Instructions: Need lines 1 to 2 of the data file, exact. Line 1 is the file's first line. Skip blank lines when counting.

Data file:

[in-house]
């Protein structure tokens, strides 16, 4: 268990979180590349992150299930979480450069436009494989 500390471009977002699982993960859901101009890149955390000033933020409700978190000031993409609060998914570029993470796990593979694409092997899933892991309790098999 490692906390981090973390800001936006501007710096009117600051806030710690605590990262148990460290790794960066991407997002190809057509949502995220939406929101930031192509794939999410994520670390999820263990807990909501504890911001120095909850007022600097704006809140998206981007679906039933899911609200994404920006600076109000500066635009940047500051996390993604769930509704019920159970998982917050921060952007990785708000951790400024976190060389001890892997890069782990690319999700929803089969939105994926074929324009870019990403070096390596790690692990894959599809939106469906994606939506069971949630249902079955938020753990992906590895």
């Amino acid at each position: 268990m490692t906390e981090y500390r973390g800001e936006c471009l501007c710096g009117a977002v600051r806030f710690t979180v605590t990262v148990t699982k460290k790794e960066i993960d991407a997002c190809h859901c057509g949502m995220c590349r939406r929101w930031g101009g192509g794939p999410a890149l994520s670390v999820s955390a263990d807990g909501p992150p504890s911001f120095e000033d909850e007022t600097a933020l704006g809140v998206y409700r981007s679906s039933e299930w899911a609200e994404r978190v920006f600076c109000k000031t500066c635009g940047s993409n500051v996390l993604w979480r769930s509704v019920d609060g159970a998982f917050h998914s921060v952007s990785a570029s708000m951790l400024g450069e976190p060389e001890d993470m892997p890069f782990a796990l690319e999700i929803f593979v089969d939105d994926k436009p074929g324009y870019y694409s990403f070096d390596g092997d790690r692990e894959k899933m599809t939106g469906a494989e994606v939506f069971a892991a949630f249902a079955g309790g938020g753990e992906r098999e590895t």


[in-house]
């Protein structure tokens, strides 16, 4: 268990979180590349992150299930979480450069436009494989 500390471009977002699982993960859901101009890149955390000033933020409700978190000031993409609060998914570029993470796990593979694409092997899933892991309790098999 490692906390981090973390800001936006501007710096009117600051806030710690605590990262148990460290790794960066991407997002190809057509949502995220939406929101930031192509794939999410994520670390999820263990807990909501504890911001120095909850007022600097704006809140998206981007679906039933899911609200994404920006600076109000500066635009940047500051996390993604769930509704019920159970998982917050921060952007990785708000951790400024976190060389001890892997890069782990690319999700929803089969939105994926074929324009870019990403070096390596790690692990894959599809939106469906994606939506069971949630249902079955938020753990992906590895």